Forged in War: How a Century of War Created Todays Information Society
Many of what we think of as Information Age tools and media —- computers, cell phones, the internet, encryption, and more —- evolved directly out of modern warfare. These tools started with World War I (which began not with arms, but with England cutting off underwater cables to Germany and isolating it), accelerated through World War II and the Cold War, and now play a center role in both declared and non-declared conflicts like election interference and cyberbattles. We buy phones and smart speakers because they are new and unlock great potential. Voice assistants like Siri and Alexa help us do our work and answer that one piece of trivia that bugs us. Yet these devices are data gatherers. They collect, repackage, and monetize our questions, purchases, photographs, web surfing to form a data industry now larger than the oil industry. Well over 100 years ago the data industry put in place a business model that trades our attention for news and entertainment. That model has evolved into a complex art and science of message targeting and content ownership that has splintered communities while simultaneously concentrating media ownership to a few massive corporations.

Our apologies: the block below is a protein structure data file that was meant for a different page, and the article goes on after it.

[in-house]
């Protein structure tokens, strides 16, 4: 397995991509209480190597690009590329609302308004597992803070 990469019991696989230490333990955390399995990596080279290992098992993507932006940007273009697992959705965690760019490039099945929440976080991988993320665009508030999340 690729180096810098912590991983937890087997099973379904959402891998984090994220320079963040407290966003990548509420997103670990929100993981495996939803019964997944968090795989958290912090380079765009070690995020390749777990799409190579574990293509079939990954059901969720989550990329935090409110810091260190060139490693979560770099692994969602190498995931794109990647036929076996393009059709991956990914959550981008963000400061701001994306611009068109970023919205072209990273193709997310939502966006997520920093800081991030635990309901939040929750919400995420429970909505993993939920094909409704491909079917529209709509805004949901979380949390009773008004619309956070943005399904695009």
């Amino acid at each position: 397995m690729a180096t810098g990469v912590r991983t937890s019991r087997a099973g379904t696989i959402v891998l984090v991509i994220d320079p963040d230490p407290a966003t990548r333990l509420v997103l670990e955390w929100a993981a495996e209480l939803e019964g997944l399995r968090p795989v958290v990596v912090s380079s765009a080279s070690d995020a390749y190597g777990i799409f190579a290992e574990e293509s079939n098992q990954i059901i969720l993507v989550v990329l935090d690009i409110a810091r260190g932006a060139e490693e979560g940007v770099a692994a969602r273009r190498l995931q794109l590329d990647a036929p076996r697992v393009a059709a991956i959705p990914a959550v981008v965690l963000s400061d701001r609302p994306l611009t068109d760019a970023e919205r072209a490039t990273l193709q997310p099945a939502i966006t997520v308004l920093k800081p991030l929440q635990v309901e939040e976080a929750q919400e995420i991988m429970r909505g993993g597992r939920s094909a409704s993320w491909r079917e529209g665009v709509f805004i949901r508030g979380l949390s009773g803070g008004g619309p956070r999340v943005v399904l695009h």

Forged in War takes a critical look at the systems we use and how we ended up in a society that values data over personal liberty and commerce over the public good. It tells a compelling and previously story of how our ideas of information and knowledge reflect the century of war that has militarized our worldview. Author David Lankes’s work has been funded by organizations such as The MacArthur Foundation, The Institute for Library and Museum Services, NASA, The U.S. Department of Education, The U.S. Department of Defense, The National Science Foundation, and The U.S. State Department. This, his latest book will help all of us learn how war has shaped our world and how to begin to create an agenda to stand down weaponized data and a media that seeks to own our personal, even intimate data like one owns a gold mine.